Saturday 17th February 2018 - Lancelot Clark Storth - Hutton Roof
Even better weather today, sunny and not just as cold. Straightaway from leaving the house I could hear so many birds singing and they were obviously enjoying the better conditions. The Greenfinch could be heard "S - h - eee - e r" and coming from a regular spot in the grounds of the Old Vicarage. Lots of Dunnocks singing as if they were in every garden and every bush! (so many), the odd soft call coming from local Goldcrest.
Arriving towards the top of Vicarage Lane I was pleasantly surprised to count a minimum of 200 Chaffinch crossing overhead in batches of 30 or 40 at a time with scarecely a few seconds between each batch, and obviously coming out of the die back left over maize in the field there and subsequently landing in other nearby trees. There were probably other finches mixed in the large party (eg: Brambling and Greenfinch) but I could only hear the calls of Chaffinch. I did see a party of about 30 Goldfinch come from a similar area which carried on further back.
I have had reports most recently from friends to say that odd Little Egrets have starting visiting the fields at the top of Vicarage Lane, and sure enough there was one just in front of me, crossing over the fields, low down and perhaps only a metre above the ground. Sometimes you will see Alba's (collective name for Pied Wagtails and White Wagtails) amongst the muck piles having come out foraging for the day. Most of them will return in the evening to roost at the nearby Burton Motorway Services where you may get scores of birds meeting up and getting the warmth from the buildings at night.
On the edges of Lancelot near to Pickles Wood I could hear lots of Great Tits and the occasional Blue Tits, Nuthatch. The Great Tits were so interesting with their selected call which obviously had been chosen from their 200 variant call repertoire and today they did the very loud echo-ing "Tuchoo, Tuchoo" and at first I though "Hi Hi" Marsh Tits! but no it was clearly the beautiful little Great Tits doing their superb impressions. Mournful "Peeu" calls from the Bullfinch came from several locations, a very successful species which is doing really well around here. Also today I had a party of about seven Long Tailed Tits (or sometimes called Titmice) which were flitting past and calling with their "Si Si Si" calls. Our Woodpeckers are also happy at the moment and busy discovering new holes and checking them out.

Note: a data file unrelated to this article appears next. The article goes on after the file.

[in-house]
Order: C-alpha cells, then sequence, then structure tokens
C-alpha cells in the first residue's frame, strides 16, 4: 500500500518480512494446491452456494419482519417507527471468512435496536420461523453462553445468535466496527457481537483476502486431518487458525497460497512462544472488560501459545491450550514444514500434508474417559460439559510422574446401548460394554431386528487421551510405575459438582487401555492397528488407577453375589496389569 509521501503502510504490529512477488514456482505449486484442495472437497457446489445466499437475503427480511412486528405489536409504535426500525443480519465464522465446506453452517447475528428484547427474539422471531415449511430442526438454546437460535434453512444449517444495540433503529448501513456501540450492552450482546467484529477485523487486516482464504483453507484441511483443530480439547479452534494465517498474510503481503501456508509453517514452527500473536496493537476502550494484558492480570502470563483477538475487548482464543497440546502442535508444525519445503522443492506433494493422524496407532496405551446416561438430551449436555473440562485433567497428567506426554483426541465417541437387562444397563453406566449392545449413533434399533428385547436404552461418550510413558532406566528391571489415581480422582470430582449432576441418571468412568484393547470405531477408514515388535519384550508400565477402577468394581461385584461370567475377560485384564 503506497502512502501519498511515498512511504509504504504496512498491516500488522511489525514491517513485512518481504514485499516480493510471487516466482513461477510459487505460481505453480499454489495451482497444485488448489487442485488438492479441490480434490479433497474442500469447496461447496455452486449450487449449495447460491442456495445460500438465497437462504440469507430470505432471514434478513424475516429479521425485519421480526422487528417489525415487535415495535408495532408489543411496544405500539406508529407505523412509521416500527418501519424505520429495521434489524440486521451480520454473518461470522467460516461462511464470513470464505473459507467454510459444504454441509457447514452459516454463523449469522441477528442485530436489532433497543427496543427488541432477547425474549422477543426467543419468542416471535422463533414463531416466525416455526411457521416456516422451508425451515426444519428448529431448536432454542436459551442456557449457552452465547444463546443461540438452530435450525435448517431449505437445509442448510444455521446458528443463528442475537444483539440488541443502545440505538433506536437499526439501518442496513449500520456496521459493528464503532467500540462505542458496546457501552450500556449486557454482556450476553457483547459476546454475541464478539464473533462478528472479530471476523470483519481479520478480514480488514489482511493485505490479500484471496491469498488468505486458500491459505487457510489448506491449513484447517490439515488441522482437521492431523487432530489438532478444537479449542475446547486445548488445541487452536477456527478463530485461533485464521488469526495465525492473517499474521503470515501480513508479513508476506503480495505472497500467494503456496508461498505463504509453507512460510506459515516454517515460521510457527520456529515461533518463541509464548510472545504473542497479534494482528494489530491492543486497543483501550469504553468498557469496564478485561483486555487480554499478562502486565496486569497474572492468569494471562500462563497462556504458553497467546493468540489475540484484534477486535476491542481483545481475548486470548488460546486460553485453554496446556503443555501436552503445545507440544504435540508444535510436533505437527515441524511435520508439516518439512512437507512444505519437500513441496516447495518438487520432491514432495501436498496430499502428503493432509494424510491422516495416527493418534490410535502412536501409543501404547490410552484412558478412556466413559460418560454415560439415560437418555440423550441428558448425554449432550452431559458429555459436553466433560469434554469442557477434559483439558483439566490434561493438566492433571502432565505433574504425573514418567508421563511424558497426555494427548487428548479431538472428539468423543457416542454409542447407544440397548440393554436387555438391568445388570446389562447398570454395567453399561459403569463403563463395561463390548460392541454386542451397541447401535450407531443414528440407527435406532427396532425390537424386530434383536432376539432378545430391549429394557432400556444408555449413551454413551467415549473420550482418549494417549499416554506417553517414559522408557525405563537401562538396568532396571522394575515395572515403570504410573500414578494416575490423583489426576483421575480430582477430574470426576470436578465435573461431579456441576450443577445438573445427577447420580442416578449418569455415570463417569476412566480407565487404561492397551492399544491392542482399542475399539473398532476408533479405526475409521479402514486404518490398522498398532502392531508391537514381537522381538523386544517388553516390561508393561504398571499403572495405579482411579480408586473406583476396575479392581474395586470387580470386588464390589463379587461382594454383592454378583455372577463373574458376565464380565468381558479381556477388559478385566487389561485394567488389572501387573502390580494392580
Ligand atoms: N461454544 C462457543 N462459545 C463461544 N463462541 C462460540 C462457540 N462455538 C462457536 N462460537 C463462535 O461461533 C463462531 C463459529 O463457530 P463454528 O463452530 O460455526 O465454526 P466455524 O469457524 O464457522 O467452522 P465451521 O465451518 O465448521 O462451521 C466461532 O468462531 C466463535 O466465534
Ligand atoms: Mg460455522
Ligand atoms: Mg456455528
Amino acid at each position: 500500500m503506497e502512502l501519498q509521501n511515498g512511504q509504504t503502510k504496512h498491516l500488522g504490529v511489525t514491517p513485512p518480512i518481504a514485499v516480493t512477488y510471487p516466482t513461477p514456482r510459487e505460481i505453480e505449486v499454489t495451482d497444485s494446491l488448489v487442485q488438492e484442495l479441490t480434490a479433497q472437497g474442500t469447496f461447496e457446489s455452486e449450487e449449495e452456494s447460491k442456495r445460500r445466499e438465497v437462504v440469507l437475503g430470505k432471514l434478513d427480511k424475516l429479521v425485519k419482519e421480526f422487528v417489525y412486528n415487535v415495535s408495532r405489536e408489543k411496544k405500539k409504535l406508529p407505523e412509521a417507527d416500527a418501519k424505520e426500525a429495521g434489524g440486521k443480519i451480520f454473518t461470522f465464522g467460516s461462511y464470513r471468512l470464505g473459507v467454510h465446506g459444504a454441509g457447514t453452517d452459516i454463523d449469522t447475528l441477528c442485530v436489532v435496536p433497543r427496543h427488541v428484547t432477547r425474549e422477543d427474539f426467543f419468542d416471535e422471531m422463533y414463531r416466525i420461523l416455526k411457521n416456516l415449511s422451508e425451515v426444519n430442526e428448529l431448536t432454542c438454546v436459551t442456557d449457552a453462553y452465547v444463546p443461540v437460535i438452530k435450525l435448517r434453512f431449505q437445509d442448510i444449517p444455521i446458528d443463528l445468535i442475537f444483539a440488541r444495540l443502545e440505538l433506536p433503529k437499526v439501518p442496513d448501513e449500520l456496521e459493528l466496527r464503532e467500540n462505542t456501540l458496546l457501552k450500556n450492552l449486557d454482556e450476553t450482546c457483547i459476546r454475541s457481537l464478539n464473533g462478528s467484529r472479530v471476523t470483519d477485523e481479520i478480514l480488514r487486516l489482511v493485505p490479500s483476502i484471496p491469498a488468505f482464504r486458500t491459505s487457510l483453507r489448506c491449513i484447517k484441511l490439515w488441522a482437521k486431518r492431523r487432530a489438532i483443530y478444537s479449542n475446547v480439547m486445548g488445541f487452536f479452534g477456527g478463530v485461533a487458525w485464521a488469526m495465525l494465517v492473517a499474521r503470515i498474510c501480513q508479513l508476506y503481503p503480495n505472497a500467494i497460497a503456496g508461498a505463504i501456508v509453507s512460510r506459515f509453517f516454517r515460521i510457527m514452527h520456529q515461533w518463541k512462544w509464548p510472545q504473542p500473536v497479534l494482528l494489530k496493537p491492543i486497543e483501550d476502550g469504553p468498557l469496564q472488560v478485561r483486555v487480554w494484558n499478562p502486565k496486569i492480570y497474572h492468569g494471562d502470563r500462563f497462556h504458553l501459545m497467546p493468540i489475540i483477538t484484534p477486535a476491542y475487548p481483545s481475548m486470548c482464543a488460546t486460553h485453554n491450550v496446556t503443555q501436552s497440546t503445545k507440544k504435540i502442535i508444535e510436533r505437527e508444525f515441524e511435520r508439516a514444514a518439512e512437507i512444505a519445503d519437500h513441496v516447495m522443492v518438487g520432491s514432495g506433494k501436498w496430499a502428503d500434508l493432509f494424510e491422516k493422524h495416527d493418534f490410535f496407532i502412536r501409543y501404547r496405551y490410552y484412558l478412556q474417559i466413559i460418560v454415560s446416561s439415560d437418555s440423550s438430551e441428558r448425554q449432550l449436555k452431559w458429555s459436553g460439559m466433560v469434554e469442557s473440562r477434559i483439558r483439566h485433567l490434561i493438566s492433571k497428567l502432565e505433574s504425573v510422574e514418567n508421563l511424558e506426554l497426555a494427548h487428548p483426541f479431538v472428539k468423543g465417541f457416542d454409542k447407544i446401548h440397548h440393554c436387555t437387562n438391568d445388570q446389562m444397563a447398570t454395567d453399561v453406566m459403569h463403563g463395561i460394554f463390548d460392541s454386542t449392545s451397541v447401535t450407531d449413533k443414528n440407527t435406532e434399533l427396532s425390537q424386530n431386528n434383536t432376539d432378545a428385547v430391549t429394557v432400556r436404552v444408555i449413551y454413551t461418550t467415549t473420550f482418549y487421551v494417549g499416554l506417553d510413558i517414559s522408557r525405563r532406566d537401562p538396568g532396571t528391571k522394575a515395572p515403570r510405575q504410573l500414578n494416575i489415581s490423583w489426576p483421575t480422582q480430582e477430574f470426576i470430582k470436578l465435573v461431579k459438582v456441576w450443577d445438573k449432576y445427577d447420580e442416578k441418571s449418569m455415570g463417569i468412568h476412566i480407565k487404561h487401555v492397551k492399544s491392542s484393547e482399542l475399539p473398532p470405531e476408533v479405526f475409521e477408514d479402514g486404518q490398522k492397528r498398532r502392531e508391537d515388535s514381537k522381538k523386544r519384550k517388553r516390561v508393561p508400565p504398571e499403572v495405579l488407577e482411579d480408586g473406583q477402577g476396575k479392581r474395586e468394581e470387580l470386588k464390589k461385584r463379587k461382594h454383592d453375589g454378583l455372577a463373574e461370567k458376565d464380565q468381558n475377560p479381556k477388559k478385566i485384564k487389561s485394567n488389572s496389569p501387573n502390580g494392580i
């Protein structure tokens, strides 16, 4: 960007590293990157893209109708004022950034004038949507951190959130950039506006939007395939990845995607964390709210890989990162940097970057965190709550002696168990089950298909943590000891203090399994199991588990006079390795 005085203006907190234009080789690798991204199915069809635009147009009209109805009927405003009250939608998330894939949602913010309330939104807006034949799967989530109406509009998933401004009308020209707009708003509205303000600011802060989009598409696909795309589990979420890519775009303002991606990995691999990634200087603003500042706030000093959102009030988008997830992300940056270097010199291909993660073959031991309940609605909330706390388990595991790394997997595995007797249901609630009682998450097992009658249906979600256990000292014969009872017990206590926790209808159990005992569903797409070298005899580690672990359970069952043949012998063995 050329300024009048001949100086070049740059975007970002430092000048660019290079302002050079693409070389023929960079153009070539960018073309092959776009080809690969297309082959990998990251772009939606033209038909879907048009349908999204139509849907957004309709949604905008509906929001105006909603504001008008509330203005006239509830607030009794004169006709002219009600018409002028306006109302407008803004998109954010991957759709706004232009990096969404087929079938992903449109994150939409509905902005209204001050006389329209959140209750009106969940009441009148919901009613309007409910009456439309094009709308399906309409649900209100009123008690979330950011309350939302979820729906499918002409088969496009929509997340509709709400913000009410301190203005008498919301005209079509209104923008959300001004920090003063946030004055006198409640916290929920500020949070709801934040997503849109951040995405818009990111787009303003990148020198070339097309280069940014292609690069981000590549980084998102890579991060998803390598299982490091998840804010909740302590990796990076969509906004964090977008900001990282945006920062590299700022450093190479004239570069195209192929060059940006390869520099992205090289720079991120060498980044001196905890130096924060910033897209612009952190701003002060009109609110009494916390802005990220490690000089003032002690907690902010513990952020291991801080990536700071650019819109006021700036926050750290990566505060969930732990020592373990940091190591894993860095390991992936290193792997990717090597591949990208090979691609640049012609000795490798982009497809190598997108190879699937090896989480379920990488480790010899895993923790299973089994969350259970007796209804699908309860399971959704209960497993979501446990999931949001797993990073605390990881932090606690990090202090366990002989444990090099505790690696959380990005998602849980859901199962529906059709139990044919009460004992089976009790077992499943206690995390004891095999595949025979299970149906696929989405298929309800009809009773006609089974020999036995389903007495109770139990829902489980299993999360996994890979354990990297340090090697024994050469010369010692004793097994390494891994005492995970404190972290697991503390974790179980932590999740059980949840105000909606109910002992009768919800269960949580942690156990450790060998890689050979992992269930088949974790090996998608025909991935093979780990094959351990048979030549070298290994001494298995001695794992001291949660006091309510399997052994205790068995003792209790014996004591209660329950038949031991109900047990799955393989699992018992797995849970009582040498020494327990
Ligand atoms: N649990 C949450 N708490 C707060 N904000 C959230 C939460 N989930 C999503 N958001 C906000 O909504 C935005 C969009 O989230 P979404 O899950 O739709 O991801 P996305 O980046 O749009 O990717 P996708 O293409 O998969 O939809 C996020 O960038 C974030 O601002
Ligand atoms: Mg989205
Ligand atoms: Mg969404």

Our Song Thrushes are also singing their little hearts out from the high canopy. I guess I could listen to them for hours with their much varied calls. I like to write down their calls in a "English fashion" but they are so fast the deed is virtually impossible and lots of the calls are obviously missed. I guess for me the Throstle singing away is the very start of Spring and the beginning of yet another birding (or for that matter Nature as a whole) year. What a privilege it is to be around to be able to listen and cherish this grand array of natural music (to my ears!) This below is what I mean about writing "his tune" I did this in 2015 and have done it every year since... Thank you, you little beauty!
Friday 16th February 2018 - Dalton Crags to Hutton Roof Common Trig Point
Nice and Sunny and bitterly cold, but such a joy to get out and check things out. My initial thoughts were to wonder if the Great Grey Shrike had made an appearance, its quite obvious odd ones are now being seen throughout the Country at various Shrike haunts, yet ours (when and if he/she arrives) is pretty good at choosing about the 4th of March as a regular return date.
First thing that caught my eye was down in lower Dalton Crags when I was watching a Green Woodpecker for some twenty minutes whilst it was examining a nearby tree, he seemed to go around the back of the tree in the opposite direction to me, so at sometime in the next few days I will need to check out the tree to see if there are any holes etc.
Oh! just the ticket! to hear "Sky" singing away higher up in Dalton Crags (deforested), it is always the very first Skylark back and was singing away marking her territory, also another one was noticed near by. Although the song was good it was patchy and intermittent, I think perhaps it needs to warm up a bit before you will get the full monty!
Just on cue I also had two Meadow Pipits crossed my path and continuously calling with their "psst psst" calls, I watched them come in and watched them all the way out to the North West, so to me it seemed clear they were on their migration.
It was rather sad not to see lots of Thrushes like you would normally see at this time of year in lower Dalton, it just seemed devoid of Thrushes other than a occasional Blackbird.